On November 16, 2009, NOAA issued a statement about the outcome of the annual meeting of the International Commission for the Conservation of Atlantic Tunas (ICCAT) meeting in Brazil.
“As a member of ICCAT, the United States entered this meeting seeking the strongest possible agreement for the conservation of the eastern Atlantic and Mediterranean bluefin tuna,” said Dr. Jane Lubchenco, under secretary of commerce for oceans and atmosphere and NOAA administrator.
The ICCAT agreement on eastern Atlantic and Mediterranean bluefin tuna is a marked improvement over the current rules, but it is insufficient to guarantee the long-term viability of either the fish or the fishery. While we are disappointed that the total allowable catch is not lower, we strongly support the commitment to set future catch levels in line with scientific advice, shorten the fishing season, reduce capacity, and close the fishery if the stocks continue to decline. We remain committed to pursuing every legitimate avenue to recover Atlantic bluefin tuna and ensure their long-term survival.
Dr. Rebecca Lent, director of the Office of International Affairs at NOAA’s Fisheries Service and the head of the U.S. delegation at ICCAT said, “Negotiations were extremely challenging this year at ICCAT. The United States sought a package of measures for eastern Atlantic and Mediterranean bluefin tuna that would halt overfishing and provide for rebuilding by 2023 with a high probability of success. The science indicates that a total quota level of 8,000 metric tons or lower would have achieved that. While I am pleased with the commitments for significantly lower quotas next year, I am disappointed that parties did not take immediate measures to significantly reduce the quota for the 2010 season.”
Importantly though, under U.S. leadership in the Compliance Committee, ICCAT made unprecedented progress and held countries accountable for compliance infractions through formal identifications. These identifications can be the basis for future sanctions and are intended to, among other things, help reduce illegal fishing and improve submission of fishing data, which is crucial for scientific projections. In addition, ICCAT adopted a U.S-sponsored framework for presentation of future scientific advice that will facilitate the use of a precautionary management approach.
This year, as in years past, U.S. negotiators sought a suite of management measures that would end overfishing and help rebuild stocks of Atlantic bluefin tuna. Over the past decade, countries that fished in the eastern Atlantic and Mediterranean did so at two to three times the sustainable level, causing a significant and rapid decline in the stock.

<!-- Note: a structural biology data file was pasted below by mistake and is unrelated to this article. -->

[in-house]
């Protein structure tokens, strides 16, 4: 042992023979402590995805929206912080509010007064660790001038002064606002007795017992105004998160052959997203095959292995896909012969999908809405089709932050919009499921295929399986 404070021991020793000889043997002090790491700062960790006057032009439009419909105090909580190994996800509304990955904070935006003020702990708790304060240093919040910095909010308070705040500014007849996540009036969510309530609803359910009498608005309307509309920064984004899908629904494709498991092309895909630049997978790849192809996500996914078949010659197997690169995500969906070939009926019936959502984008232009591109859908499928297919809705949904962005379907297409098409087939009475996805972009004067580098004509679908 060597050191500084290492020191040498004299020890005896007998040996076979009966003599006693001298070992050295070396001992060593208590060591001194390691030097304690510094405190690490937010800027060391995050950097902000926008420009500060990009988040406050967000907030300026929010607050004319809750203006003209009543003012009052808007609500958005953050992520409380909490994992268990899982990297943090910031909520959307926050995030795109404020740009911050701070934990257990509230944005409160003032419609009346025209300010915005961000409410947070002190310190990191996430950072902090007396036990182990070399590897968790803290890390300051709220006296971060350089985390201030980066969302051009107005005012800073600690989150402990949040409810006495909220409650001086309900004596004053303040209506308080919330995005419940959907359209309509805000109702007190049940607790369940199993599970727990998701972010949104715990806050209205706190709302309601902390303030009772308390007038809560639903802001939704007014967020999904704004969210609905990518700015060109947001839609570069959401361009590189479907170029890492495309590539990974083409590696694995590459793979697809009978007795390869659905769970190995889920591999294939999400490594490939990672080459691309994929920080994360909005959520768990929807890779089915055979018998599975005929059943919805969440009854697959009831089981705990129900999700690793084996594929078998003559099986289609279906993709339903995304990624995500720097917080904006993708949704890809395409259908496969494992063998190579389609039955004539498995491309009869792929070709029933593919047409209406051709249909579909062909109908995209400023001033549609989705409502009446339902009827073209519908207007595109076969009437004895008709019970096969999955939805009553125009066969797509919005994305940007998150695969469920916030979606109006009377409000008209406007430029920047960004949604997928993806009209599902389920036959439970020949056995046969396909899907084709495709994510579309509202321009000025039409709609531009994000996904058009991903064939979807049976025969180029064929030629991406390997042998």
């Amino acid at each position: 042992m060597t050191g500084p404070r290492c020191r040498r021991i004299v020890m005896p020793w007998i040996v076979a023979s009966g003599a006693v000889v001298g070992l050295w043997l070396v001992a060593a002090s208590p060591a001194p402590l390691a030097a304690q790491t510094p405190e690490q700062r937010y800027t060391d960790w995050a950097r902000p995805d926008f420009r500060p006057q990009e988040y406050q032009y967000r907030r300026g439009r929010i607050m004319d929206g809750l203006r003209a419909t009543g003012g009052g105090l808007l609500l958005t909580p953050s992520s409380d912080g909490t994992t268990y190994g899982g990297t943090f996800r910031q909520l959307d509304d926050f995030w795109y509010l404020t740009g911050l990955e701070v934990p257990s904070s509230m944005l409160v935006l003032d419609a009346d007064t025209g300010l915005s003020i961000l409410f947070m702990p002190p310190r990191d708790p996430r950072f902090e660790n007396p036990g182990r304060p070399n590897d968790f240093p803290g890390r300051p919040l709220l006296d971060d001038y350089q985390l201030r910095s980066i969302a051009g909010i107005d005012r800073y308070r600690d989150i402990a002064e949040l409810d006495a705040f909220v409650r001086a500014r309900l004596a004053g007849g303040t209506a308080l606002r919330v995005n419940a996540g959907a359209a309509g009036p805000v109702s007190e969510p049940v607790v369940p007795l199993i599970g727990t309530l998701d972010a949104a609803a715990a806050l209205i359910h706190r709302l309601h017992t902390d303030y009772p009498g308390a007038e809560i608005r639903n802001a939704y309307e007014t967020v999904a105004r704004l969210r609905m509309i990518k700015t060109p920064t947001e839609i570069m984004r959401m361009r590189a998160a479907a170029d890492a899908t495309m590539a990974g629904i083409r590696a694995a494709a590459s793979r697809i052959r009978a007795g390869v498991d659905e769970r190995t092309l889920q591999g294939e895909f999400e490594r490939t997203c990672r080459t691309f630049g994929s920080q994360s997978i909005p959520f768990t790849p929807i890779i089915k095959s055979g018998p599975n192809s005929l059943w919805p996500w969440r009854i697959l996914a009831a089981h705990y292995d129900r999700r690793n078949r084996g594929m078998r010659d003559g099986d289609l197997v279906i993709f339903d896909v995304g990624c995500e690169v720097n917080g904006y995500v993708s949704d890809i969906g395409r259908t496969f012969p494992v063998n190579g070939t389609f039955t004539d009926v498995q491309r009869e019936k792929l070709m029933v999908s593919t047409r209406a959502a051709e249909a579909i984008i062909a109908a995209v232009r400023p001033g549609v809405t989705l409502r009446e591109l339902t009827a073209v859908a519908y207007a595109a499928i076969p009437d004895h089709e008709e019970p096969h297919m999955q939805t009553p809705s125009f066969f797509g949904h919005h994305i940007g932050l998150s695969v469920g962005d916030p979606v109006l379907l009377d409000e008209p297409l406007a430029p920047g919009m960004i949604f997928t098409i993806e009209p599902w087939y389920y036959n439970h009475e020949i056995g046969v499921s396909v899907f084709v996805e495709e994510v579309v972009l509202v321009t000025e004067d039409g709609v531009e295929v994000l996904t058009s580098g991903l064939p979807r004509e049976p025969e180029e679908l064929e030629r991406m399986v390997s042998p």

At its annual meeting, which ended late Sunday November 15, ICCAT adopted the following agreements:
ICCAT has agreed to a total allowable catch limit of 13,500 metric tons for eastern Atlantic Mediterranean bluefin tuna, down from the 2009 limit of 22,000 metric tons. Importantly, this measure also commits to a science-based catch level for 2011 to 2013 with a 60 percent probability of rebuilding the stock to healthy levels by 2023, lengthens the existing purse seine fishing closure for 30 days during the critical spawning period, freezes all joint fishing operations to enhance compliance, and commits to reducing fishing capacity.
ICCAT adopted a science-based rebuilding program for northern albacore tuna intended to rebuild the stock within 10 years and strong conservation and management measures for Bigeye tuna that reduces harvest levels in line with scientific advice.
ICCAT adopted a binding measure to prohibit retention of bigeye thresher sharks which are considered highly vulnerable by scientists.
ICCAT lowered the quota for North Atlantic swordfish to 13,700 metric tons to comply with scientific advice and extended the allocation arrangement that was previously in place. As part of this measure, the United States and Canada committed to develop a joint scientific program to examine ways to reduce sea-turtle bycatch in the swordfish fishery. Results will be presented at the 2010 ICCAT meeting.
ICCAT adopted a new process for providing scientific advice that will give managers clear information on the levels of risk and the timeframes involved in meeting fisheries management goals. This is a key step towards better incorporating precautionary and science-based management approaches.
source: NOAA press release